That summer, let’s see, I’m still living in the bas ement, my own private down under, in the little room Grim built for me there. Glued u p this cheap paneling, right? It sort of buckles away from the concrete cellar walls, a regular ripple effect, but do I complain about the crummy paneling, or the rug that smells like low tide? I do not. Because Ilikeit in the down under, got the place all to myself and no fear of Gram sticking her head in the door and saying Maxwell de ar, whatareyou doing? Not that I everdom at amuch of anything. Grim has it fixed in his head I’ dangerous age and they need to keep me under observ ation. Like I might make bombs or start a fire. Or whack out the local pets with my trusty slingshot or whatever — except I neverhada slingshot, it was Grim who had one when he was m y age. The proof is right there in the family photo album. You can see this blurry little miniature Grim with no front teeth, grinning at the camera and yanking back on this prehistoric slingshot. Good for whacking mastodons, probably. “Just proper targets,” Grim says, closing up the photo album, end of discu ssion. Like, oops, better hide the evidence. Don’t want to give the dangerous boy any ideas. Not that Ihaveany ideas. My brain is vacant, okay? I’m just this critter hiding out in the basement, drooling in my comic books or whatever. All right, I never actually drool, but you get the picture. Anyhow, this is the first day of July, already coun ting down for the Fourth and wondering where can I get an M80, which is supposed to have the explosive power of a quarter stick of dynamite or something, and wh en it goes off your heart thuds to a stop for a microsecond,wham,. Which is probably what Grim is afraid of, eek eek Maxwell armed with dynamite. So finally I get bored in the down under and I’m ha nging out in the so-called back yard, your basic chunk of chain-link heaven. Grim k eeps this crummy little mower in the shed, but what’s the point of mowing dirt, righ t? Okay, I’m out there messing around and that’s when I see the moving van. Not yo ur mainstream, nationwide, brand-name mover, either, just some cheapo local ou tfit. These big bearded dudes in their sweaty undershirts lugging stuff into the dup lex half that’s been vacant since last Christmas, when the dope fiend who lived there finally got busted. At first I’m thinking the dope fiend is back, he’s out of jail or whatever, and he’s moving his stuff back in. Then I see the Fair Gwen. Not that I knew her name, that was a little while later. At first she’s a glimpse, caught her going between the van and the front door, talking to the beards. I’m thinking ,hey I know her, and then I’m thinking,eautifulno way, butthead, no way you’d know a female that b . Because she looks like some kind of movie star. Wea ring these old jeans and a baggy T-shirt, and her long hair is tied back and s he’s probably sweating, but she stilllooks like a movie star. Like she has this glow, a secret spotlight that follows her around and makes her eyes light up. And I’m thinking, wellthisahimproves the old neighborhood. You’re thinking, ye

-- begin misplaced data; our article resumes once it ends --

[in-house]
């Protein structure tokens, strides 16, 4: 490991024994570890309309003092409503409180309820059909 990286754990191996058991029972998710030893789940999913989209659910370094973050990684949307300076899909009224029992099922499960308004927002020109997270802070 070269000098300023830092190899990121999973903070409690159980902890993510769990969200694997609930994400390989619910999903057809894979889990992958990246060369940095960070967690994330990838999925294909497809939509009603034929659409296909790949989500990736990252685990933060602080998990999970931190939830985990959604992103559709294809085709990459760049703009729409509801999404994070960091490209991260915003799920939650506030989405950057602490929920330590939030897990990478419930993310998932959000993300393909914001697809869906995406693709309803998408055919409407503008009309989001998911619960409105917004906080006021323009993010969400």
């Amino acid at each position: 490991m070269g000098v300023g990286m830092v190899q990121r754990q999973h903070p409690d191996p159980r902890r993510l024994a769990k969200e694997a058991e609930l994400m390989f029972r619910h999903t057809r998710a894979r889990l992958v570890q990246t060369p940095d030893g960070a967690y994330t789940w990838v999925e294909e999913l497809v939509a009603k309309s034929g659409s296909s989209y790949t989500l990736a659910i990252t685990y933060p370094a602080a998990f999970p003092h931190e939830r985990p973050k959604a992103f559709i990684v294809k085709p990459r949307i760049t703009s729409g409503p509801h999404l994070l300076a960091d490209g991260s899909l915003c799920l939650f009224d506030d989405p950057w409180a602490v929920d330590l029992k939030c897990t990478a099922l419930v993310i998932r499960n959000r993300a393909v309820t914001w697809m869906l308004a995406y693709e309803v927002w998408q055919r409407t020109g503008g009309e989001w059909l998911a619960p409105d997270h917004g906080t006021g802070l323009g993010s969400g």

right, the goon is barely out of seventh grade, who does he think he is? All I’m saying, the Fair Gwen had star quality, and even a total moron can see it. And the reason she looked familiar is, I must have seen her bringing Freak to day care, way back in the dark ages, because the next thing I notice is this crippled-up yellow-haired midget kid strutting around the sidewalk, gi ving orders to the beards. He’s going: “Hey you, Doofus! Yeah, you with the ha iry face, take it easy with that box. That box contains a computer, you know wh at a computer is?” I can’t believe it. By then I’m sneaking along the street to see what’s going on, and there’s this weird-looking little dude, he’s go t a normal-sized head, but the rest of him is shorter than a yardstick and kind of twisted in a way that means he can’t stand up straight and makes his chest puff out, and he’s waving his crutches around and yelling up at the movers. “Hey, Gwen,” one of the beards says, “can’t you giv e this kid a pill or something? He’s driving us nuts.” So Gwen comes out of the house and pushes the hair out of her big brown eyes and she goes, “Kevin, go play in the back yard, oka y?” “But my computer.” “Your computer is fine. Leave the men alone. They’l l be done soon and then we can have lunch.” By this time I’m hunkering along in front of the pl ace, trying to maintain a casual attitude, except like I said my feet are going wild that year and I keep tripping over everything. Cracks in the sidewalk, ants on the sid ewalk, shadows, anything. Then the strange little dude jerks himself around a nd catches sight of me and he lifts a crutch and points it up at my heart and he goes, “Identify yourself, earthling.” I’m busy keeping my feet from tripping and don’t ge t it that he means me. “I said identify yourself, earthling, or suffer the consequences.” I’m like, what? And before I can decide whether or not to tell him my name, or whichname, because by now I recognize him as the weird little robot kid from day care and maybe he remembers me as Kicker, anyhow be fore I can say a word he pulls the trigger on the crutch and makes a weapon noise, and he goes, “Then die, earthling, die!” I motor out of there without saying a word. Because I’m pretty sure he really means it. The way he points that crutch is only part of it. You have to see the look in his eye. Man, that little dude really hates me. Hewantsme to die.